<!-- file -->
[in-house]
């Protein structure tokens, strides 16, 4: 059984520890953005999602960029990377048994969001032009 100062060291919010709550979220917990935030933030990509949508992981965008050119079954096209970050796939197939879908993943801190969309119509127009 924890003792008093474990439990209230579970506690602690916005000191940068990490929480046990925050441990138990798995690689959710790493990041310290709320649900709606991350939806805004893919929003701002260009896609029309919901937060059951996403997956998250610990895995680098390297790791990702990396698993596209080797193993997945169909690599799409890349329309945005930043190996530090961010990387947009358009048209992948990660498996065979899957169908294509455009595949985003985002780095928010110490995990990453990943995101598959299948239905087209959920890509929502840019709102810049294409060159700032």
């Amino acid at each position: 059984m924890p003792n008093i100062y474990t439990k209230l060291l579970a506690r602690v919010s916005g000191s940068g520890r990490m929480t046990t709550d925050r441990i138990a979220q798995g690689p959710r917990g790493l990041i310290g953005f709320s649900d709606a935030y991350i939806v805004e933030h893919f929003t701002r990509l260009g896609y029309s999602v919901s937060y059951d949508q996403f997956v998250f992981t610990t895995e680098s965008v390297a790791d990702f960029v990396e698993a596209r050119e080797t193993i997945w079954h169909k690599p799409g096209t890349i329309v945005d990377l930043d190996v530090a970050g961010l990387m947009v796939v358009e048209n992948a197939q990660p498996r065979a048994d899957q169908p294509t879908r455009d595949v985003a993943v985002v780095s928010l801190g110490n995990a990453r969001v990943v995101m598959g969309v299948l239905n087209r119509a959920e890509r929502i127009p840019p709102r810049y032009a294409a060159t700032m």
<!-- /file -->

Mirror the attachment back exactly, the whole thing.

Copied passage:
[in-house]
């Protein structure tokens, strides 16, 4: 059984520890953005999602960029990377048994969001032009 100062060291919010709550979220917990935030933030990509949508992981965008050119079954096209970050796939197939879908993943801190969309119509127009 924890003792008093474990439990209230579970506690602690916005000191940068990490929480046990925050441990138990798995690689959710790493990041310290709320649900709606991350939806805004893919929003701002260009896609029309919901937060059951996403997956998250610990895995680098390297790791990702990396698993596209080797193993997945169909690599799409890349329309945005930043190996530090961010990387947009358009048209992948990660498996065979899957169908294509455009595949985003985002780095928010110490995990990453990943995101598959299948239905087209959920890509929502840019709102810049294409060159700032």
């Amino acid at each position: 059984m924890p003792n008093i100062y474990t439990k209230l060291l579970a506690r602690v919010s916005g000191s940068g520890r990490m929480t046990t709550d925050r441990i138990a979220q798995g690689p959710r917990g790493l990041i310290g953005f709320s649900d709606a935030y991350i939806v805004e933030h893919f929003t701002r990509l260009g896609y029309s999602v919901s937060y059951d949508q996403f997956v998250f992981t610990t895995e680098s965008v390297a790791d990702f960029v990396e698993a596209r050119e080797t193993i997945w079954h169909k690599p799409g096209t890349i329309v945005d990377l930043d190996v530090a970050g961010l990387m947009v796939v358009e048209n992948a197939q990660p498996r065979a048994d899957q169908p294509t879908r455009d595949v985003a993943v985002v780095s928010l801190g110490n995990a990453r969001v990943v995101m598959g969309v299948l239905n087209r119509a959920e890509r929502i127009p840019p709102r810049y032009a294409a060159t700032m």